Web
Analytics
Report - - Robert Fletchers Paper Mill - Saddleworth - June 2012 | Industrial Sites | 28DaysLater.co.uk
  • Welcome to 28DaysLater.co.uk - 28DL - The UK Urban Exploring / Urban Exploration / Urbex Forums.

    Asylums and Hospitals, High Stuff, Industrial, Leisure Sites, Residential Sites, Military Sites, Mines and Quarries, ROC Posts, Theatres and Cinemas, Draining, Underground Sites, European and International Sites, Leads, Rumours and News, Kit, Clothing, Equipment, Photography and Video sections, plus Private & Local Groups and a lot more.

    Please feel free to browse this website as a guest. However, creating an account allows you to search, post replies, start new threads, use bookmarking, live chat, messaging and notification systems. Also, it removes some ads.

    Create an account | Login | Request new password

Report - Robert Fletchers Paper Mill - Saddleworth - June 2012

The Lone Ranger

Safety is paramount!
Staff member
Moderator
#1
Fletchers Paper Mill – Saddleworth – June 2012

1-4.jpg


History (Plagiarised from Camera Shys’ Report)

The history of Fletchers as a business can be traced back to 1829 and a company called Ralph Crompton & Nephews Bleachers and Papermakers in Stoneclough. A young Robert Fletcher began working there in 1830 and was quickly promoted, becoming bleaching dept manager and eventually manager of the whole operation.

The last of the Cromptons, Roger, left Fletcher the principal trusteeship and the option of succeeding him in the company. On Crompton's death Fletcher did just this, building the business until his death in 1865 when it passed to his sons John and James Fletcher, who in turn passed it to their sons John Robert and James.

In 1897 the business was incorporated as a Ltd company, employing two hundred staff, eventually rising to around a thousand. The Stoneclough site had seven machines but produced a fraction of the eventual output of the three at Greenfield.

The Greenfield factory opened in 1921 on a site where milling in one form or another can be traced back to 1780, producing first wool then cotton.
Fletchers continued to be successful through to the late 1990's when increased pulp and energy costs combined with a financial downturn saw the business begin to struggle. In 1997 the turnover was around £17m with shareholders funds of £9m. By 1999 this had dropped to £8.2m and £4m respectively.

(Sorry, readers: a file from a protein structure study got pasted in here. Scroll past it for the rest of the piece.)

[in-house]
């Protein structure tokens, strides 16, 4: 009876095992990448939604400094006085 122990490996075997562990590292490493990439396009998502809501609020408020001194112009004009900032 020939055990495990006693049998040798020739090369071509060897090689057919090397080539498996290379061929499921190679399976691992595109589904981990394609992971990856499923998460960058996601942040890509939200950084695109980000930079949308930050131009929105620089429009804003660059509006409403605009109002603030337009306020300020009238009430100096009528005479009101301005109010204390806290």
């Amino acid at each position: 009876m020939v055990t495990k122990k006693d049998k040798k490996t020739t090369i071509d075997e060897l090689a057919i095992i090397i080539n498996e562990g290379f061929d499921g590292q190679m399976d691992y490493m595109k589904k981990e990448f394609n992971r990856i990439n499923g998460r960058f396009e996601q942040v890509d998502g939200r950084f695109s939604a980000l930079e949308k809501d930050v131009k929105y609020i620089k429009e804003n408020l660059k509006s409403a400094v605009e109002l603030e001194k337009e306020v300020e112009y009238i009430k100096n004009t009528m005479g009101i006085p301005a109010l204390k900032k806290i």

To try to save the business the Stoneclough site was closed in 2000 with the loss of 120 jobs there but the production of 50 more at Greenfield.

This wasn't enough to save Fletchers though, in July 2001 several creditors applied for a winding up order resulting in the overnight closure of the factory.

My Visit

This mill has been at the top of my must visit list for a long time, I’ve spent enough time here over the years, but have never managed to get into the main building; well until today. Stuck home alone, no car and overdosed on the Jubilee by 11.00 I thought it was time to step out into the rain and see if I could finally get into Fletchers. All went to plan and within 30 minutes I was sat smiling to myself in the main building. A leisurely couple of hours meant I saw most of the complex currently accessible,

Image 1

Well I’m in and find this huge open space to start with.

3-4.jpg


Image 2.

One of the iconic shots of Fletchers.

4-4.jpg


Image 3.

One of the many mess rooms within the building.

2-4.jpg


Image 4.

I now started to hear voices! One of the security guards on patrol passing the building damaged by fire recently.

5-4.jpg


Image 5.

One of the many offices, water pouring though the roof onto the desk.

6-4.jpg


Image 6.

Testing equipment in the office.

7-4.jpg


Image 7.

Reflections of the TLR.

8-4.jpg


Image 8.

Down on the lower floor.

9-4.jpg


Image 9.

Machinery.

10-3.jpg


Image 10.

More machinery.

12-2.jpg



Image 11.

Previous calling cards.

11-2.jpg


Image 12.

One of the control rooms.

13-1.jpg


Image 13.

Another control room.

14-1.jpg


Image 14.

One of the locker rooms.

15-1.jpg


Image 15.

Another wet office.

18.jpg


Image 16.

Forklifts lined up and ready to go.

17.jpg


Image 17.

RIP DHL, I smiled when I saw this and hope he’s still exploring wherever he may be.

16-1.jpg


A top afternoon, I’d have even paid to have so much fun. Huge place so another mooch will have to be done.

Cheers

TLR.​